Cartoon representation of a very tight turn linking adjacent strands of an antiparallel β sheet. The structure reversing the direction of the polypeptide chain is a β turn, a third type of secondary structure. Nine residues are depicted.
spacefilling model without side chains. Note the tight packing of the backbone atoms in the turn (residues 104 to 107).
It's easy to identify the hydrogen bonds in the β sheet if we change colors to CPK colors. [Note: α carbons are dark gray.]
Residues 105 and 106 are not involved in the hydrogen-bonding pattern of the β sheet. The peptide H bond between 104 and 107 is the last H-bond in the sheet. However, 104 and 107 are included in the turn. Thus, the β turn is defined by four residues.
This view shows the 4 residues of the turn and 5 additional residues from the two β strands. Locate the glycine in the β turn.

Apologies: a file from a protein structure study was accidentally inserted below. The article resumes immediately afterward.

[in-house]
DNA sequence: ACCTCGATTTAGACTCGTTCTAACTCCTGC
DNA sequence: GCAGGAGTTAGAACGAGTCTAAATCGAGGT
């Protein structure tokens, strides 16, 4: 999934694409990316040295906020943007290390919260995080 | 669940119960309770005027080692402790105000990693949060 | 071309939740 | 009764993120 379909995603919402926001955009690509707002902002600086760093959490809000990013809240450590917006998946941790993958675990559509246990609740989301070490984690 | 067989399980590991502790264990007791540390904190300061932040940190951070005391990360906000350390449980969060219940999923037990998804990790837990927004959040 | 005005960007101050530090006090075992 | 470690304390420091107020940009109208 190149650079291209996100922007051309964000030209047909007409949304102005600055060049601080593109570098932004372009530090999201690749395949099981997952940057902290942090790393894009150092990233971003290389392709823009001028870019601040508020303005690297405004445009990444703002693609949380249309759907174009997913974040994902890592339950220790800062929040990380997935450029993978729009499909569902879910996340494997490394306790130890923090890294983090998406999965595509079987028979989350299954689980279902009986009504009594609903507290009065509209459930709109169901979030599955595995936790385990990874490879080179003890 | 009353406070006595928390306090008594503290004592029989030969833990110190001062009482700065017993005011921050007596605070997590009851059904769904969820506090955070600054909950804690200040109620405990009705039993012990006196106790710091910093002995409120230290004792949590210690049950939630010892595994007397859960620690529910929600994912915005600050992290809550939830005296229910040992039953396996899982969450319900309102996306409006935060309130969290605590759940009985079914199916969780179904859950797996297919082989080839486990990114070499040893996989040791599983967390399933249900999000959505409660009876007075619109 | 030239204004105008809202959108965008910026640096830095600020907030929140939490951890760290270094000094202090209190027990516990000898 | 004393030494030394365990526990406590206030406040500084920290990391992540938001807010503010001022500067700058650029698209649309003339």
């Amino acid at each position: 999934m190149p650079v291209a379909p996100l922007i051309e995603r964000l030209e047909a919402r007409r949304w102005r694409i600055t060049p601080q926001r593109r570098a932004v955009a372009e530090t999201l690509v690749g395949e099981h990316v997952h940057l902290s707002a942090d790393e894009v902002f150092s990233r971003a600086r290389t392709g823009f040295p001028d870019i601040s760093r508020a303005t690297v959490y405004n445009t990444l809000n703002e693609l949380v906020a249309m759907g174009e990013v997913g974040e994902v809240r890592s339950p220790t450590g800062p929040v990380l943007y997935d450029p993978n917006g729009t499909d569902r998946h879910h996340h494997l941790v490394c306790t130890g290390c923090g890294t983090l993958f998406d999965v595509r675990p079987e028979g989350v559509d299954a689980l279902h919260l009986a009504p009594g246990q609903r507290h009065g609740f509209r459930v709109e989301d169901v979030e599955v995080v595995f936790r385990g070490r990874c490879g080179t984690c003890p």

the β turn without side chains (glycine's hydrogen is shown). Beta carbons are shown in green. Take a moment to appreciate the elegance of the turn.
Use the acronym to identify the α hydrogen that would be replaced by an R group if another amino acid were substituted Gly. Now you see why Gly is so important.
The tetrapeptide forming this particular β turn is Tyr-Glu-Gly-Val. This happens to be a Type II β turn; glycine is always found in the third position of Type II turns. Although a β turn consists of only four amino acids, many different types of β turns exist in proteins. The formation of the different types depends primarily on the tetrapeptide sequence.